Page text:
Catty-corner from The Belmont Hotel in Oak Cliff is vast emptiness. The remnants of the Alamo Hotel were swept away long ago, save the vintage sign along Fort Worth Avenue, which serves as a stark reminder of what were once better times for the area.
That could change next year, though. A large multi-use complex called Sylvan Thirty is being planned for the spot. Unfair Park has followed the project as it traverses city committee meetings, zoning issues and funding. Being boldly presumptuous (and a tad optimistic) that they will hammer out all the details soon, it was announced yesterday that part of this mixed-use development will be a yet-to-be-named "culinary incubator."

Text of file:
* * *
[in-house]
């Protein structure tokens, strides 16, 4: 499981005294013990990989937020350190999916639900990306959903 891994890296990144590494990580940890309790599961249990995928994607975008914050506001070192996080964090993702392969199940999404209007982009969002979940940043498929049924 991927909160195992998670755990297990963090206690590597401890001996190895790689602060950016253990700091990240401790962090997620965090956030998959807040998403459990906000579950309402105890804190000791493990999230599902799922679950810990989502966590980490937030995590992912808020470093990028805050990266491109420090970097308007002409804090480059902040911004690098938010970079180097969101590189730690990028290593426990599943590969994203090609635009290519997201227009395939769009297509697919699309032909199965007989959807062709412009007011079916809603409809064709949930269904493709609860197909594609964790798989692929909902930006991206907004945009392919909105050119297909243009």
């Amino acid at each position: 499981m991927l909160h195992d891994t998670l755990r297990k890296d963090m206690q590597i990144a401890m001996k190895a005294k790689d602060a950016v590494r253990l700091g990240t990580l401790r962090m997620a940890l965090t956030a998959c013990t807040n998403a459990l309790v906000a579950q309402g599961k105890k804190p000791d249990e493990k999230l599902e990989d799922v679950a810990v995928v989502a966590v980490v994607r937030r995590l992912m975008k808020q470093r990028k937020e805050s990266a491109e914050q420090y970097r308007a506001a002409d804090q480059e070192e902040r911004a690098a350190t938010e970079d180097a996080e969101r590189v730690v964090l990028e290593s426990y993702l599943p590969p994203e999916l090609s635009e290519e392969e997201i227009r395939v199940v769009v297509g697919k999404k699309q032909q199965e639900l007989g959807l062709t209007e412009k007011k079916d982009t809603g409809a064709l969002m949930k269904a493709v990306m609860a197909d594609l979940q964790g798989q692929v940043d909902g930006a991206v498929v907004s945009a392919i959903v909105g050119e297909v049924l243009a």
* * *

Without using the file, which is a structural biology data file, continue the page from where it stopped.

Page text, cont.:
Prominent local chef Sharon Hage, who previously owned the highly praised York Street, which closed more than a year ago for personal reasons, will be a "Culinary Curator." In that role, Hage will identify local chefs, bakers and artisans to work in part of the complex. The mission of the incubator concept is to support homegrown, food-related businesses.
Potential participants will have to pay a membership fee to join, which includes a shared commercial kitchen and retail space. Details on the costs haven't been worked out. But the idea is that they share in the expenses of running a business and avoid the often prohibitive costs of going at it alone.
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Cox Farms Market, a Duncanville-based family owned grocery store, is planned to serve as the center's anchor tenant. There are also plans for a local artisan butcher and wine shop, Matador Meat and Wine. The incubator would ideally bring in a variety of other small bakers and chefs.